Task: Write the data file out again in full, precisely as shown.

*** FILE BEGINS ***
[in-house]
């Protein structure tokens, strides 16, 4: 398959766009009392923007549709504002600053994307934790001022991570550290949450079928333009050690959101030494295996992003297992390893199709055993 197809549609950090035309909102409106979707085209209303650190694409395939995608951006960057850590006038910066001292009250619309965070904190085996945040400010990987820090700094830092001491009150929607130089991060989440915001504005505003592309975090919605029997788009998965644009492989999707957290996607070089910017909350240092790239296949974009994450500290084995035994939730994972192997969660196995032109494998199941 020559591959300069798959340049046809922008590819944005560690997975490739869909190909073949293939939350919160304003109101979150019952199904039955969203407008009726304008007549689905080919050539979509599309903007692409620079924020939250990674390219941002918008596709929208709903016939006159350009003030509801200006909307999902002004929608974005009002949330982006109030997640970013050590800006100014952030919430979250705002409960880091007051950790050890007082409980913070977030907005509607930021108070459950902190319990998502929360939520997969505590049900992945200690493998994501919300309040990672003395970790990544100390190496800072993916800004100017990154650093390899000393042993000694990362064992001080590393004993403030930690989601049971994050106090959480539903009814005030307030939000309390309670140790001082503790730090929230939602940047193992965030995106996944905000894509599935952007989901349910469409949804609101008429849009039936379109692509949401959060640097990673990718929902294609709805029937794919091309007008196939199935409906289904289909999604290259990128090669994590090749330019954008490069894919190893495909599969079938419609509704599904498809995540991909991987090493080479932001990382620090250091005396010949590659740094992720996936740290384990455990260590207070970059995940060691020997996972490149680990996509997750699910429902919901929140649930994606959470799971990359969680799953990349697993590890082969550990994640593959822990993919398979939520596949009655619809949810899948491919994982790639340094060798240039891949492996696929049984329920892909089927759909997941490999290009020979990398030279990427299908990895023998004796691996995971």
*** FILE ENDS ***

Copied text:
[in-house]
């Protein structure tokens, strides 16, 4: 398959766009009392923007549709504002600053994307934790001022991570550290949450079928333009050690959101030494295996992003297992390893199709055993 197809549609950090035309909102409106979707085209209303650190694409395939995608951006960057850590006038910066001292009250619309965070904190085996945040400010990987820090700094830092001491009150929607130089991060989440915001504005505003592309975090919605029997788009998965644009492989999707957290996607070089910017909350240092790239296949974009994450500290084995035994939730994972192997969660196995032109494998199941 020559591959300069798959340049046809922008590819944005560690997975490739869909190909073949293939939350919160304003109101979150019952199904039955969203407008009726304008007549689905080919050539979509599309903007692409620079924020939250990674390219941002918008596709929208709903016939006159350009003030509801200006909307999902002004929608974005009002949330982006109030997640970013050590800006100014952030919430979250705002409960880091007051950790050890007082409980913070977030907005509607930021108070459950902190319990998502929360939520997969505590049900992945200690493998994501919300309040990672003395970790990544100390190496800072993916800004100017990154650093390899000393042993000694990362064992001080590393004993403030930690989601049971994050106090959480539903009814005030307030939000309390309670140790001082503790730090929230939602940047193992965030995106996944905000894509599935952007989901349910469409949804609101008429849009039936379109692509949401959060640097990673990718929902294609709805029937794919091309007008196939199935409906289904289909999604290259990128090669994590090749330019954008490069894919190893495909599969079938419609509704599904498809995540991909991987090493080479932001990382620090250091005396010949590659740094992720996936740290384990455990260590207070970059995940060691020997996972490149680990996509997750699910429902919901929140649930994606959470799971990359969680799953990349697993590890082969550990994640593959822990993919398979939520596949009655619809949810899948491919994982790639340094060798240039891949492996696929049984329920892909089927759909997941490999290009020979990398030279990427299908990895023998004796691996995971």